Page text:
The Purge: Anarchy: Features

For some reason unbeknown to me, I have always wanted to watch ‘The Purge’ films. Whether it is the storyline or the conversations of people asking, “What would you do if all crime was legal for one night?”, I have always wanted to watch them but have been too scared. After speaking to friends, I was told that “The Purge: Anarchy” is the least scary. Because of this, and it’s recent arrival on Netflix, I decided to be brave and watch it. The Purge: Anarchy was released in 2014 and has been categorised as an American, dystopian, action, horror film directed by James DeMonaco. Here is the trailer…

  • The Purge: Anarchy has a fairly cold colour palette. The colour palette is mainly focussed around colours such as blues and purples. These are colours often associated with negativity and sadness; this arguably sets the tone of the film as the audience are made to feel uncomfortable. However, some shots have a warm colour palette based on colours such as yellow and orange. These colours are used in the daylight when the purge has not yet commenced. Therefore, the warm colours display the safety in comparison to the dark and cold colours that display danger.
  • As the tension and action increases, so does the pace of the shots. Because of this, when the shots speed up, the audience know that something bad is going to happen. Therefore, whenever the shots speed up the audience feel tense and uncomfortable as they are unaware of the upcoming events. However, in some areas of the film, the slower paced shots also build large amounts of tension as it forebodes that something is not right and something bad is about to happen… the calm before the storm.
  • The whole storyline of The Purge: Anarchy is based on murder in a dystopian world. However, the fact that the film has been set in modern day America allows the audience to believe that the film is real and so allows them to empathise more with the characters as they feel nervous and uncomfortable also. The constant murder also allows the audience to feel on edge and uncomfortable throughout the entire film.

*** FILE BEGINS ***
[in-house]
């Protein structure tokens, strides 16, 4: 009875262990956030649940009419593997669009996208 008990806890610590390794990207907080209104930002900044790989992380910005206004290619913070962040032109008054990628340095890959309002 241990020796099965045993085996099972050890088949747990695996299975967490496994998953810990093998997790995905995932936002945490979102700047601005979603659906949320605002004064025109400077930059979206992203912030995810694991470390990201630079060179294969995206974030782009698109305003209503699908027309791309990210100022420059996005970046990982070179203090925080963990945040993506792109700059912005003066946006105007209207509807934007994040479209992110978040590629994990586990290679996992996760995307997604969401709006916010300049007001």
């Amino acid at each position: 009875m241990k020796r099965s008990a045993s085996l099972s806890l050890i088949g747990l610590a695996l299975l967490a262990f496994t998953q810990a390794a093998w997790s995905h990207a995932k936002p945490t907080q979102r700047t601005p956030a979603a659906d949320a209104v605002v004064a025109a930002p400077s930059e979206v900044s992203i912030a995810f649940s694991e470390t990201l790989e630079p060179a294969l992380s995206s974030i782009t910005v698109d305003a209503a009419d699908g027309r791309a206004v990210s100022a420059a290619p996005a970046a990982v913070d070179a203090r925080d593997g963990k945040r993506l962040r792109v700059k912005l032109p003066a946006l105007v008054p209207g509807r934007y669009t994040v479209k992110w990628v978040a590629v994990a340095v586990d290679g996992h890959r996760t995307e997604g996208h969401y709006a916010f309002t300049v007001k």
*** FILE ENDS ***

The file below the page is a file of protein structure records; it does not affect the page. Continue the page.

• Masks are used throughout the film in order to create a sense of discomfort and fear. The masks themselves are scary however, the fact that the identity of that character is hidden allows you to feel much more nervous. This is because you are unaware of their capabilities and expressions. You can not clearly see their eyes and so actions made by these characters are highly unexpected which therefore makes the audience feel on edge throughout the whole film.
  • The isolation on the streets is emphasised by the empty buildings and dimly lit streets. The audience feel sympathy for those trapped outside as their fate will most probably be the end of their lives. The fact that people on the inside of secure buildings are also unsafe allows the audience to feel fear as it creates a sense that they themselves are not safe.
  • Throughout the film, diegetic sounds such as news reports, a countdown, gunfire, screaming and shouting are all emphasised and amplified. This emphasises the fact that these people are isolated and also shocks the audience. The constant update of news reports adds a sense of reality to the film and leaves the audience wanting the time period to be over just as much as the characters within the film!
  • The non diegetic soundtrack matches the pace of the film throughout. Often, quiet music is used in order to create suspense and tension before a larger event. The faster paced music could resemble the fast heart rate of the characters, and maybe audience, and also keeps the audience hooked and full of adrenaline.

Although this film left me wondering what would actually happen if this became a reality, I really enjoyed it. I shall take notice of the various features and try to include them in my two minute opening in order to improve the quality of it.

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